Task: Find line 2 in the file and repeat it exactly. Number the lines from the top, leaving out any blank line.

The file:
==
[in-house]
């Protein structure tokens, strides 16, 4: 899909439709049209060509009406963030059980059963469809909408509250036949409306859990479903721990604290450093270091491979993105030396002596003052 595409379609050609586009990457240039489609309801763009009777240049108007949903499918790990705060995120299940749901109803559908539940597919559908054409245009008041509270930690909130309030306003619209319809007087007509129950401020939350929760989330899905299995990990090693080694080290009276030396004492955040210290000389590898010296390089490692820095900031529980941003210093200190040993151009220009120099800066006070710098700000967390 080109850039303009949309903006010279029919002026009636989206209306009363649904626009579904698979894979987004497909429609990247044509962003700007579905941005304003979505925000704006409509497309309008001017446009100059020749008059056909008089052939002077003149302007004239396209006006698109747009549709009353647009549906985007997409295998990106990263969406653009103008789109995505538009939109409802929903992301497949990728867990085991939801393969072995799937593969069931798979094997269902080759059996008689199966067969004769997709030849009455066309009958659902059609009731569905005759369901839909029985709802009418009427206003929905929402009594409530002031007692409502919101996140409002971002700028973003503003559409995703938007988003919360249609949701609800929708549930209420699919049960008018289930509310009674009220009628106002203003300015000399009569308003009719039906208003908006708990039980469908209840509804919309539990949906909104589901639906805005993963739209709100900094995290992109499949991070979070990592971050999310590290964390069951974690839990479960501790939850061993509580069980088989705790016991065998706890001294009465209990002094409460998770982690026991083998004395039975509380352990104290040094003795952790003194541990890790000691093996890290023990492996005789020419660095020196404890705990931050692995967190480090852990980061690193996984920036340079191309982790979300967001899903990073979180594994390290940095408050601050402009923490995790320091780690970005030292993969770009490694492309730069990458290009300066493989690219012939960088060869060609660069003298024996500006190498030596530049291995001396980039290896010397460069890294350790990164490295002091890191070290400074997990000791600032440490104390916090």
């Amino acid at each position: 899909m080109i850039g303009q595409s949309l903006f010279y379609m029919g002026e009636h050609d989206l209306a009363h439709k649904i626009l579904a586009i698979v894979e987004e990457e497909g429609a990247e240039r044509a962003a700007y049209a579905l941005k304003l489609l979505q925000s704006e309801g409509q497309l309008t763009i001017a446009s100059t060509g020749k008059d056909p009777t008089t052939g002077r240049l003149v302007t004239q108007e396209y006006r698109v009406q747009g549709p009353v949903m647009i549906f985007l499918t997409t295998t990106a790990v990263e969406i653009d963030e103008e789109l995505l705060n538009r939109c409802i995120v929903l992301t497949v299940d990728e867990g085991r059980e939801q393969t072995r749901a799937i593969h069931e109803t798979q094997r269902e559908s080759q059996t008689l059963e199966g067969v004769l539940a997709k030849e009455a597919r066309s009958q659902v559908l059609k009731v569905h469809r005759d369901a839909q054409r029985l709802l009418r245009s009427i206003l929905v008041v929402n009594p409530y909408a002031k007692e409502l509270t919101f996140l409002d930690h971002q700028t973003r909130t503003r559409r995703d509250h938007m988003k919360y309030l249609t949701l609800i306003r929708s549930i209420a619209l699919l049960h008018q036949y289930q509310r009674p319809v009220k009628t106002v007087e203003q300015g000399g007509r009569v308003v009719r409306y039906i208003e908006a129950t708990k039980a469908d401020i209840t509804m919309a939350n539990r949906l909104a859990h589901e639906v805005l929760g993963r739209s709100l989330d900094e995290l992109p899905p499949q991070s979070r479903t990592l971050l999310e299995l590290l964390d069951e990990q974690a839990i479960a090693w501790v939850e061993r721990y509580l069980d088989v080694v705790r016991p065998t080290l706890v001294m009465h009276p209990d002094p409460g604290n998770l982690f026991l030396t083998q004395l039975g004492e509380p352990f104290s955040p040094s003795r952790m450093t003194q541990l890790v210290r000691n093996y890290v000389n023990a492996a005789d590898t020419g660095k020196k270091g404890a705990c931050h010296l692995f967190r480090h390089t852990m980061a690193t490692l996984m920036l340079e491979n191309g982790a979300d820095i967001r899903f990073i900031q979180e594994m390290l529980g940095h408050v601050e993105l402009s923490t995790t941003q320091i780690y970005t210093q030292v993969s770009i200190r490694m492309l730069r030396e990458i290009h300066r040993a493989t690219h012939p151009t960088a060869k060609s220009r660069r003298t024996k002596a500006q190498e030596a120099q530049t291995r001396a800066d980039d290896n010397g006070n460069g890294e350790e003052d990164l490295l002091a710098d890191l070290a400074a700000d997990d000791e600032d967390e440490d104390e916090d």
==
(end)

């Protein structure tokens, strides 16, 4: 899909439709049209060509009406963030059980059963469809909408509250036949409306859990479903721990604290450093270091491979993105030396002596003052 595409379609050609586009990457240039489609309801763009009777240049108007949903499918790990705060995120299940749901109803559908539940597919559908054409245009008041509270930690909130309030306003619209319809007087007509129950401020939350929760989330899905299995990990090693080694080290009276030396004492955040210290000389590898010296390089490692820095900031529980941003210093200190040993151009220009120099800066006070710098700000967390 080109850039303009949309903006010279029919002026009636989206209306009363649904626009579904698979894979987004497909429609990247044509962003700007579905941005304003979505925000704006409509497309309008001017446009100059020749008059056909008089052939002077003149302007004239396209006006698109747009549709009353647009549906985007997409295998990106990263969406653009103008789109995505538009939109409802929903992301497949990728867990085991939801393969072995799937593969069931798979094997269902080759059996008689199966067969004769997709030849009455066309009958659902059609009731569905005759369901839909029985709802009418009427206003929905929402009594409530002031007692409502919101996140409002971002700028973003503003559409995703938007988003919360249609949701609800929708549930209420699919049960008018289930509310009674009220009628106002203003300015000399009569308003009719039906208003908006708990039980469908209840509804919309539990949906909104589901639906805005993963739209709100900094995290992109499949991070979070990592971050999310590290964390069951974690839990479960501790939850061993509580069980088989705790016991065998706890001294009465209990002094409460998770982690026991083998004395039975509380352990104290040094003795952790003194541990890790000691093996890290023990492996005789020419660095020196404890705990931050692995967190480090852990980061690193996984920036340079191309982790979300967001899903990073979180594994390290940095408050601050402009923490995790320091780690970005030292993969770009490694492309730069990458290009300066493989690219012939960088060869060609660069003298024996500006190498030596530049291995001396980039290896010397460069890294350790990164490295002091890191070290400074997990000791600032440490104390916090």